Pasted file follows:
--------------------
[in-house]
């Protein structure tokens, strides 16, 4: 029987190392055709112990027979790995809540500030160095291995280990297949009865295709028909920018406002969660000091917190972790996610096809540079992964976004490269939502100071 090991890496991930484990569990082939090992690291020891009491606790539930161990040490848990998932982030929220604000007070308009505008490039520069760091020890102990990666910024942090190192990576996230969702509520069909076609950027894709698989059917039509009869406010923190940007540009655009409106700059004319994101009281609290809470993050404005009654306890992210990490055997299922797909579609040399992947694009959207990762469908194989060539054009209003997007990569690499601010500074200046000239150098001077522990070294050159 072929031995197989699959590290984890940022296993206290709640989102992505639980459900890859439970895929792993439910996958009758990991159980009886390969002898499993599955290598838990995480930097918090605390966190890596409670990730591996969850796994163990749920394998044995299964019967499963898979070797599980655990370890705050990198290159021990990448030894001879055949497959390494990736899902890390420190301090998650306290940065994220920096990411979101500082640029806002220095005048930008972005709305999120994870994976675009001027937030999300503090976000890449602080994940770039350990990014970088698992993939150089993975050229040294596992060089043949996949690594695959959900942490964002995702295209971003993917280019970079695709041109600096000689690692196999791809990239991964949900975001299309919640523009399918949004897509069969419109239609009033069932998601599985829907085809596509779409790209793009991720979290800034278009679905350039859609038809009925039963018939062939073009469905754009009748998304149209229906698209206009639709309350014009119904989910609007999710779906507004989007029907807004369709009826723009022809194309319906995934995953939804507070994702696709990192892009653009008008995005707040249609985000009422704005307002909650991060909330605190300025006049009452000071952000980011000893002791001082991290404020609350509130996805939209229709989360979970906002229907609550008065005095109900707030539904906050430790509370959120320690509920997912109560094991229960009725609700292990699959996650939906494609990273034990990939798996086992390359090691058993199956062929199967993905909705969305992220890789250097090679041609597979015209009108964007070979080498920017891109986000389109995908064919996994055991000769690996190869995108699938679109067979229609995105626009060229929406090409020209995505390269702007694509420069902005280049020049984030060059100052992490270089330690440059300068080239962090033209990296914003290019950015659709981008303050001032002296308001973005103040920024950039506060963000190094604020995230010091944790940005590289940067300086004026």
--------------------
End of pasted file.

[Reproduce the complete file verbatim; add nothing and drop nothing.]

[in-house]
């Protein structure tokens, strides 16, 4: 029987190392055709112990027979790995809540500030160095291995280990297949009865295709028909920018406002969660000091917190972790996610096809540079992964976004490269939502100071 090991890496991930484990569990082939090992690291020891009491606790539930161990040490848990998932982030929220604000007070308009505008490039520069760091020890102990990666910024942090190192990576996230969702509520069909076609950027894709698989059917039509009869406010923190940007540009655009409106700059004319994101009281609290809470993050404005009654306890992210990490055997299922797909579609040399992947694009959207990762469908194989060539054009209003997007990569690499601010500074200046000239150098001077522990070294050159 072929031995197989699959590290984890940022296993206290709640989102992505639980459900890859439970895929792993439910996958009758990991159980009886390969002898499993599955290598838990995480930097918090605390966190890596409670990730591996969850796994163990749920394998044995299964019967499963898979070797599980655990370890705050990198290159021990990448030894001879055949497959390494990736899902890390420190301090998650306290940065994220920096990411979101500082640029806002220095005048930008972005709305999120994870994976675009001027937030999300503090976000890449602080994940770039350990990014970088698992993939150089993975050229040294596992060089043949996949690594695959959900942490964002995702295209971003993917280019970079695709041109600096000689690692196999791809990239991964949900975001299309919640523009399918949004897509069969419109239609009033069932998601599985829907085809596509779409790209793009991720979290800034278009679905350039859609038809009925039963018939062939073009469905754009009748998304149209229906698209206009639709309350014009119904989910609007999710779906507004989007029907807004369709009826723009022809194309319906995934995953939804507070994702696709990192892009653009008008995005707040249609985000009422704005307002909650991060909330605190300025006049009452000071952000980011000893002791001082991290404020609350509130996805939209229709989360979970906002229907609550008065005095109900707030539904906050430790509370959120320690509920997912109560094991229960009725609700292990699959996650939906494609990273034990990939798996086992390359090691058993199956062929199967993905909705969305992220890789250097090679041609597979015209009108964007070979080498920017891109986000389109995908064919996994055991000769690996190869995108699938679109067979229609995105626009060229929406090409020209995505390269702007694509420069902005280049020049984030060059100052992490270089330690440059300068080239962090033209990296914003290019950015659709981008303050001032002296308001973005103040920024950039506060963000190094604020995230010091944790940005590289940067300086004026």